An alternative to jail for defendants with mental illness in Fairfax County

Virginia — like many states — has a high percentage of jail inmates who have mental illness, and Fairfax County is trying to reduce that number, administer justice after an arrest and keep mentally ill inmates from being re-arrested and returning to jail.

Last year, after getting approval from the Virginia Supreme Court, Fairfax County launched its Behavioral Health Docket.

It’s part of the county’s Diversion First program, which offers alternatives to jail for people with mental illness, developmental disabilities and substance use disorders.

District Court Judge Tina Snee, who presides over the county’s behavioral health docket, said under the voluntary program, if a defendant meets conditions prescribed in an agreement focused on mental health treatment, the criminal charge will be reduced or dropped.

“There’s an agreement that’s reached between the commonwealth and the defense attorney,” Snee told WTOP. “I do not know the agreement — sometimes it’s what would happen if you succeed in the program, sometimes it’s what happens if you don’t succeed.”

To be accepted into the behavioral health docket, a defendant must be referred by someone who believes the defendant is mentally ill.

Michelle Cowherd, the behavioral health docket coordinator, said shortly after a person is arrested, an initial assessment looks at whether it’s likely the defendant has a mental health disorder. That assessment can prompt a referral early in the process.

“One of the most important criteria is that they have to be considered high-need, and high-risk,” Cowherd said. “They’re a high risk for recidivism.”

After Cowherd determines the defendant meets the diagnostic criteria for possible inclusion in the program: “That’s when I go to the Commonwealth’s Attorney and we look at the case, what was going on with this person at the time of the offense,” and she explains why the defendant would be a good candidate.

Cases included on the behavioral health docket aren’t limited to misdemeanors in District Court — they can include felonies and juvenile and domestic cases.

“We have someone from the Victim Services section of the county police department who is specifically assigned to our program, and they have a seat at the table, able to advocate for the victim’s wishes,” Cowherd said.

“We can make sure if there are any special conditions, like no-contact orders, or restitution, so the victim’s wishes are being considered.”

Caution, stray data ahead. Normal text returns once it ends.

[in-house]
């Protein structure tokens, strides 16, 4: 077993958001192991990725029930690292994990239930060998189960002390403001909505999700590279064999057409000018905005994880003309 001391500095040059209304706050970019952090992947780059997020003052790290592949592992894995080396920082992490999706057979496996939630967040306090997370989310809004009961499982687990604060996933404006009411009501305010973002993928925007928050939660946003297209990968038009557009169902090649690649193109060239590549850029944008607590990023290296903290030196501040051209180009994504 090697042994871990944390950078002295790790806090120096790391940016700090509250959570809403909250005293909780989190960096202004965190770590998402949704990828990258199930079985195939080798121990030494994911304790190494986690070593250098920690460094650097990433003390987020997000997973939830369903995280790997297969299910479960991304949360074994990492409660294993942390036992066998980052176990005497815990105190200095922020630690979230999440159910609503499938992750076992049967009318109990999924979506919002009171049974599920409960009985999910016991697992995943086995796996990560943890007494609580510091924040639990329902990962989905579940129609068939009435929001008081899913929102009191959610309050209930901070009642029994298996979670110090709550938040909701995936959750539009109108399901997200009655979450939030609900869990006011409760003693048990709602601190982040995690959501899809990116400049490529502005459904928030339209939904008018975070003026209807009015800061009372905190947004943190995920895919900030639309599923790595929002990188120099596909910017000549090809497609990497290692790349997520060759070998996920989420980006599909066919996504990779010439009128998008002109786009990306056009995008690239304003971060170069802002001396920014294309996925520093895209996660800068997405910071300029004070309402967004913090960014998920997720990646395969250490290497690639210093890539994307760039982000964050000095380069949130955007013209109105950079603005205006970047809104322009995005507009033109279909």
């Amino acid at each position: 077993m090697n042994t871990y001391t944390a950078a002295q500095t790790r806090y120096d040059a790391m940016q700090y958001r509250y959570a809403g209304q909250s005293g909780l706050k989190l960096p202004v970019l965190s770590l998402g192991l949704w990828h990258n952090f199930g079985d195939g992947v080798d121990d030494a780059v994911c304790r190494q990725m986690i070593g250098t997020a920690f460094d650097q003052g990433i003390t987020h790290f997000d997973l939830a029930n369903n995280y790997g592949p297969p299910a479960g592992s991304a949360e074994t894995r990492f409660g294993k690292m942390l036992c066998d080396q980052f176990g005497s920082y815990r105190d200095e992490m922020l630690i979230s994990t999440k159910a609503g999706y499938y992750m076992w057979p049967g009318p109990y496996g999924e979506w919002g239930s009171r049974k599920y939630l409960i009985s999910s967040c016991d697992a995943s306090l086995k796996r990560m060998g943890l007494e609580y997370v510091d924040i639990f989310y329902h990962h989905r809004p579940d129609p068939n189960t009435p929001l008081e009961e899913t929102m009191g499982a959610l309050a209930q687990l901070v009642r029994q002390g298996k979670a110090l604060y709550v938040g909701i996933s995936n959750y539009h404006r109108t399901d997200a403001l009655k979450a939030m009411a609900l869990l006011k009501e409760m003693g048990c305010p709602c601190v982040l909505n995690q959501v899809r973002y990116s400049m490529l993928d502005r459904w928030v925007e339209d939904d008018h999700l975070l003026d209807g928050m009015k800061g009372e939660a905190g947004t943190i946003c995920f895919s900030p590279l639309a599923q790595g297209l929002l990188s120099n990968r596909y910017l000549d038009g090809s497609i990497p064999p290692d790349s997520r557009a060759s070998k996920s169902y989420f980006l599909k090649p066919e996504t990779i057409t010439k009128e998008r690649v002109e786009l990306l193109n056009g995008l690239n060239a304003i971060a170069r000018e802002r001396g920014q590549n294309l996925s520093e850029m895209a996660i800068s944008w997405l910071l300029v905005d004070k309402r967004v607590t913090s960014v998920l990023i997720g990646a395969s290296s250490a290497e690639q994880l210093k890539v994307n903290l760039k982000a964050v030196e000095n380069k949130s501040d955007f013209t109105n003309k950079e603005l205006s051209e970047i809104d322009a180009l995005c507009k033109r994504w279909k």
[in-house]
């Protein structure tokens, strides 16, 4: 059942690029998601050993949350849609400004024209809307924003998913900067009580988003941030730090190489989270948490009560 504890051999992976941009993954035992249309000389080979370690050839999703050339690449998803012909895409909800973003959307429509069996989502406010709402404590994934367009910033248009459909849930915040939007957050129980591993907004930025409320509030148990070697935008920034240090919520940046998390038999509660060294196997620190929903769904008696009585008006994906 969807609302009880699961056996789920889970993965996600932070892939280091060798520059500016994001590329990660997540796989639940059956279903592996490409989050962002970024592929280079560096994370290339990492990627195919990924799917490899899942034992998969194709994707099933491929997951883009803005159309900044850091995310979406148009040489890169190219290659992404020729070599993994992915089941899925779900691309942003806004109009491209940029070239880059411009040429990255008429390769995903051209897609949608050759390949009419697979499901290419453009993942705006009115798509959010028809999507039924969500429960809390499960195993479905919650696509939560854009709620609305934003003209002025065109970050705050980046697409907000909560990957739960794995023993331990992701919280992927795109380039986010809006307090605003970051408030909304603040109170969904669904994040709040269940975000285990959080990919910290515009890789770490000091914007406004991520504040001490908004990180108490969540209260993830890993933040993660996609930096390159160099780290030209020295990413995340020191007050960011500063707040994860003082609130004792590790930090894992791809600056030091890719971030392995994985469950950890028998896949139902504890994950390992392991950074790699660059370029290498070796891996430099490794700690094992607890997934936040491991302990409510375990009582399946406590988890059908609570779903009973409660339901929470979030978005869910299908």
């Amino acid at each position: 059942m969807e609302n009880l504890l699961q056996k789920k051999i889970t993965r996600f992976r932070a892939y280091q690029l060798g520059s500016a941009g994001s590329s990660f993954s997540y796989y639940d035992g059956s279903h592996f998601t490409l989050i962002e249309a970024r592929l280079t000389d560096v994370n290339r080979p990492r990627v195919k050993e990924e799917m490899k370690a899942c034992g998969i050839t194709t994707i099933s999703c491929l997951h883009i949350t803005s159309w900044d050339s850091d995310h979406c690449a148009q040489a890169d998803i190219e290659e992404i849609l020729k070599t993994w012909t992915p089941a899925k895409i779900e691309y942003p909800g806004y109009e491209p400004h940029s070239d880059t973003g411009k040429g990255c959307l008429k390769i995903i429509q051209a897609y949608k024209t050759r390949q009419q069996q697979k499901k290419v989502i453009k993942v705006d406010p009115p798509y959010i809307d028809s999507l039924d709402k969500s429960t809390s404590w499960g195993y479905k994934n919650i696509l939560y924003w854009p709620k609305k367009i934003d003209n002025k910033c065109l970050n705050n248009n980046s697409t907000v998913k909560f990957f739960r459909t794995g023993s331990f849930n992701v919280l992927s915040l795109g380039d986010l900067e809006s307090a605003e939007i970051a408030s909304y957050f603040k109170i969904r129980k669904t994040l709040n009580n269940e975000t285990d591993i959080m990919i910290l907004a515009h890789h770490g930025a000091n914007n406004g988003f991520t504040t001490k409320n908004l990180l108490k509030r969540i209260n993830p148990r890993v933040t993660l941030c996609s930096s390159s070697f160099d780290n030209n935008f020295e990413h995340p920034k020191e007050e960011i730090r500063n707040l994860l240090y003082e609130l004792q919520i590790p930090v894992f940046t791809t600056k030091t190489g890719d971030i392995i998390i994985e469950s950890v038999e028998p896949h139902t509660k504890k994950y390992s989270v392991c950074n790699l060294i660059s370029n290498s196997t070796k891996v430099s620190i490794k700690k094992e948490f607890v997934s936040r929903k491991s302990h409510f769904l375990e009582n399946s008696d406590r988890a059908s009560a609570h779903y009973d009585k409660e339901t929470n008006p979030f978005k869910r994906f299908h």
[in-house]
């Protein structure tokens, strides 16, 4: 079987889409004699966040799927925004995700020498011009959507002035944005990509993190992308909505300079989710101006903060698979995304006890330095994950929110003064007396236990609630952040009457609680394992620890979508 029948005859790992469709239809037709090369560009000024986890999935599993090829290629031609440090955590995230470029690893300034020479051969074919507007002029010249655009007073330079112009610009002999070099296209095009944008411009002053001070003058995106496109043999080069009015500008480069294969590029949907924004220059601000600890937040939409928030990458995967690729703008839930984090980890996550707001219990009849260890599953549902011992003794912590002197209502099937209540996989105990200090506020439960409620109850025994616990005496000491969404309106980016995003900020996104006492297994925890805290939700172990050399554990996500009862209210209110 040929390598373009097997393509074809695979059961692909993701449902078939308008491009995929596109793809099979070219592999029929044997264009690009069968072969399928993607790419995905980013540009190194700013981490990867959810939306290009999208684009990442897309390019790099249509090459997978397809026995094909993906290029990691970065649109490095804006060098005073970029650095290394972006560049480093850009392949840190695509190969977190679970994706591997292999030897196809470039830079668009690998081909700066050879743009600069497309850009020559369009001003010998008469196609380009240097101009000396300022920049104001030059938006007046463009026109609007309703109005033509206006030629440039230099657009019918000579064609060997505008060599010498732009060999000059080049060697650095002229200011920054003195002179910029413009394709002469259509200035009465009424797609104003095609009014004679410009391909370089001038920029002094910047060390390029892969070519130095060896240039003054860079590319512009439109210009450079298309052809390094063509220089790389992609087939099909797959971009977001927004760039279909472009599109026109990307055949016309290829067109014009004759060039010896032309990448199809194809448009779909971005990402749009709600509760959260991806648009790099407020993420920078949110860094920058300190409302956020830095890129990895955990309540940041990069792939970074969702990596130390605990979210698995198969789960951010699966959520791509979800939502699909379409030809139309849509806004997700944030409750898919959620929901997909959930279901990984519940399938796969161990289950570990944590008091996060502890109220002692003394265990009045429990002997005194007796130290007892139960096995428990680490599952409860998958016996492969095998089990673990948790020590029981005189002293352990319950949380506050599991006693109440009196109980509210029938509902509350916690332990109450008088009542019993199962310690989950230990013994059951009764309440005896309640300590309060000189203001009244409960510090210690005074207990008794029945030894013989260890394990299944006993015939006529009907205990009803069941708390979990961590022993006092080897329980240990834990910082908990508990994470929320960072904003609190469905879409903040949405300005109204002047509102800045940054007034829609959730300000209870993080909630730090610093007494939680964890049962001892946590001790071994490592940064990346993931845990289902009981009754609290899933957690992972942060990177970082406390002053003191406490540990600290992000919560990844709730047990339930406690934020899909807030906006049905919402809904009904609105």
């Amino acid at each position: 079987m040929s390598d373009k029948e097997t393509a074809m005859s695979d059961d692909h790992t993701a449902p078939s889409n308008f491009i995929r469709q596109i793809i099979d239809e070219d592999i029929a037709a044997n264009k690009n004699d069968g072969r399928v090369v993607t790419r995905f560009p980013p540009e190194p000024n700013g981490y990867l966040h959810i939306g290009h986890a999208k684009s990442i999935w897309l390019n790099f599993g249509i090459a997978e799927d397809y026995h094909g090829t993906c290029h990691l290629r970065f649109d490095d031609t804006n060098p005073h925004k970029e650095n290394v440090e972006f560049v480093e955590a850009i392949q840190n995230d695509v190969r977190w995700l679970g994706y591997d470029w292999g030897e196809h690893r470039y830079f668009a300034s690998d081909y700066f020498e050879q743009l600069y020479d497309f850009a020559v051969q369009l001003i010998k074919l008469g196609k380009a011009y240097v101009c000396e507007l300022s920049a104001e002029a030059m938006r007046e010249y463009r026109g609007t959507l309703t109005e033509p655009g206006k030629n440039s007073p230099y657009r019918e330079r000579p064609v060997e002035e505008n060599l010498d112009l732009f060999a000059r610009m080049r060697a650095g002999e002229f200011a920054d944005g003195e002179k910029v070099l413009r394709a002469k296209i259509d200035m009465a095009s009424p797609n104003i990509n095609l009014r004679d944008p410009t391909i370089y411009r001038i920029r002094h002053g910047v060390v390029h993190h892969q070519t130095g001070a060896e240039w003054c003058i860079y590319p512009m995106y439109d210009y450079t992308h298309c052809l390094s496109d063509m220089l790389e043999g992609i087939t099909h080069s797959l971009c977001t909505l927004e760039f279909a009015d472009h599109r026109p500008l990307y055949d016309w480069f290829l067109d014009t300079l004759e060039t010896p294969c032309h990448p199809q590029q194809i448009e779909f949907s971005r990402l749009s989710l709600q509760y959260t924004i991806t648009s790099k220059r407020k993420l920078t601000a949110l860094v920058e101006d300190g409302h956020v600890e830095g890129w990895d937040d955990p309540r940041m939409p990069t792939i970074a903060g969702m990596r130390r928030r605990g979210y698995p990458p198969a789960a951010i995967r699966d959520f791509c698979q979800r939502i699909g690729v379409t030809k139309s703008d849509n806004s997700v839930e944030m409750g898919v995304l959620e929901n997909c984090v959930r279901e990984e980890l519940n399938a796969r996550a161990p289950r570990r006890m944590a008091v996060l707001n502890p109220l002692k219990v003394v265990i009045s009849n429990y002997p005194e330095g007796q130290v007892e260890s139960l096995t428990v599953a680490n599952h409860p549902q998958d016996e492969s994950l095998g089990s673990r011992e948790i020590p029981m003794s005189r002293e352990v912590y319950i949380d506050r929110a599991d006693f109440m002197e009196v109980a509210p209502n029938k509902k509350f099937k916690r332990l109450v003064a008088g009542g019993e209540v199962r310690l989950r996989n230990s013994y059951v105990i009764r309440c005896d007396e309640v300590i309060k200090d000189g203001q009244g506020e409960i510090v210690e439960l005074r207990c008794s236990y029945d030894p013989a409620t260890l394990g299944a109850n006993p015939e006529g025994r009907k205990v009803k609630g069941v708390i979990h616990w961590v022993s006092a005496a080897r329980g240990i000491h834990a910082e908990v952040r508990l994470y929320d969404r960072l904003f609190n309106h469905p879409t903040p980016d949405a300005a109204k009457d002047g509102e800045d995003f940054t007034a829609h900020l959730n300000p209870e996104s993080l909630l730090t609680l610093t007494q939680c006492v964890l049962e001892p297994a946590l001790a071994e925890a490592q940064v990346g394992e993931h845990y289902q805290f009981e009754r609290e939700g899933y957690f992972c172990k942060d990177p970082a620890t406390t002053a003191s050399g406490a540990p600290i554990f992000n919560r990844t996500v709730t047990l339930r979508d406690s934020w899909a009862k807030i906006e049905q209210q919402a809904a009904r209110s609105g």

The agreement is tailored to assist the defendant in treating the mental illness that is contributing to his being arrested.

“We have some folks who meet with a therapist once a week and a psychiatrist once a month, and then we have others who are in 24/7 residential care, and everything in between. It is not one-size-fits-all,” said Cowherd.

Asked if acceptance into the behavioral health docket was “going soft on crime,” Snee said some defendants choose to plead guilty and go to jail.

“What we’re asking them to do is much harder — we’re asking them to change what hasn’t been working for them, because that’s how they came into the [criminal justice] system,” the judge said.

Only 25 defendants can be on the behavioral health docket at a time, because of the person power required to juggle the agencies and providers involved in monitoring the defendants’ progress.

Many defendants stumble; as with substance abuse, and Snee said that’s expected and part of recovery. Consequences usually involve increased mental health therapy.

“You have to work hard to get kicked out, but if you get kicked out, then you have to go to some other judge” to have the case resolved.

Judge Snee said positive reinforcement is part of the experience for defendants whose cases are successfully resolved on the behavioral health docket: “We definitely celebrate the journey that they have taken and they have completed — there is nothing easy about what we’re asking from them.”

More information about behavioral health dockets and similar programs across the state is available from Virginia’s Department of Behavioral Health and Developmental Services.

Neal Augenstein

Neal Augenstein has been a reporter at WTOP since 1997. Through the years, Neal has covered many of the crimes and trials that have gripped the region. Neal's been pleased to receive awards over the years for hard news, feature reporting, use of sound and sports.

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